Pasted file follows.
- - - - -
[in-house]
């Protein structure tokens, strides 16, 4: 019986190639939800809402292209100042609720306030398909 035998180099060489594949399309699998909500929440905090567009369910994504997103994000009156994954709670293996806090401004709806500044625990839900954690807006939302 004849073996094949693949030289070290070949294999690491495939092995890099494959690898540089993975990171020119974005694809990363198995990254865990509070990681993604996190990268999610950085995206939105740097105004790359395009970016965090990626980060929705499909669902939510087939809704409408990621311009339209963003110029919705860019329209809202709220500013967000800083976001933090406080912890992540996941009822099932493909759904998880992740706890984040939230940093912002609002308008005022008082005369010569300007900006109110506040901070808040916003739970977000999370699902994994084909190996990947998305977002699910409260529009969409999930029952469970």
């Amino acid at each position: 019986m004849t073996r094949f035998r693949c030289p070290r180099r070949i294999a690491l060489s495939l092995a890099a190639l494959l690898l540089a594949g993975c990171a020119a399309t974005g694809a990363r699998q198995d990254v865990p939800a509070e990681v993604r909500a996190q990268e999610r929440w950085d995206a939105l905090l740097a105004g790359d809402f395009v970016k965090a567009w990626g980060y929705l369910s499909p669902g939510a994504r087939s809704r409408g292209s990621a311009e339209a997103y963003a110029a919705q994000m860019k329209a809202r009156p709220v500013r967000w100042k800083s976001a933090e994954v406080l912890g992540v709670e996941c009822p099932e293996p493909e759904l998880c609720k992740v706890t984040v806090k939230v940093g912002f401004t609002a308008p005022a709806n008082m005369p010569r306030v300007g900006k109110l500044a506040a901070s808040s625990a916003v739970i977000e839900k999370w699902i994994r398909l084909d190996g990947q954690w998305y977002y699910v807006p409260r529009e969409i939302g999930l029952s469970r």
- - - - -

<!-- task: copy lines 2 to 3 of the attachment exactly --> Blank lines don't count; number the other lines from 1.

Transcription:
């Protein structure tokens, strides 16, 4: 019986190639939800809402292209100042609720306030398909 035998180099060489594949399309699998909500929440905090567009369910994504997103994000009156994954709670293996806090401004709806500044625990839900954690807006939302 004849073996094949693949030289070290070949294999690491495939092995890099494959690898540089993975990171020119974005694809990363198995990254865990509070990681993604996190990268999610950085995206939105740097105004790359395009970016965090990626980060929705499909669902939510087939809704409408990621311009339209963003110029919705860019329209809202709220500013967000800083976001933090406080912890992540996941009822099932493909759904998880992740706890984040939230940093912002609002308008005022008082005369010569300007900006109110506040901070808040916003739970977000999370699902994994084909190996990947998305977002699910409260529009969409999930029952469970």
């Amino acid at each position: 019986m004849t073996r094949f035998r693949c030289p070290r180099r070949i294999a690491l060489s495939l092995a890099a190639l494959l690898l540089a594949g993975c990171a020119a399309t974005g694809a990363r699998q198995d990254v865990p939800a509070e990681v993604r909500a996190q990268e999610r929440w950085d995206a939105l905090l740097a105004g790359d809402f395009v970016k965090a567009w990626g980060y929705l369910s499909p669902g939510a994504r087939s809704r409408g292209s990621a311009e339209a997103y963003a110029a919705q994000m860019k329209a809202r009156p709220v500013r967000w100042k800083s976001a933090e994954v406080l912890g992540v709670e996941c009822p099932e293996p493909e759904l998880c609720k992740v706890t984040v806090k939230v940093g912002f401004t609002a308008p005022a709806n008082m005369p010569r306030v300007g900006k109110l500044a506040a901070s808040s625990a916003v739970i977000e839900k999370w699902i994994r398909l084909d190996g990947q954690w998305y977002y699910v807006p409260r529009e969409i939302g999930l029952s469970r």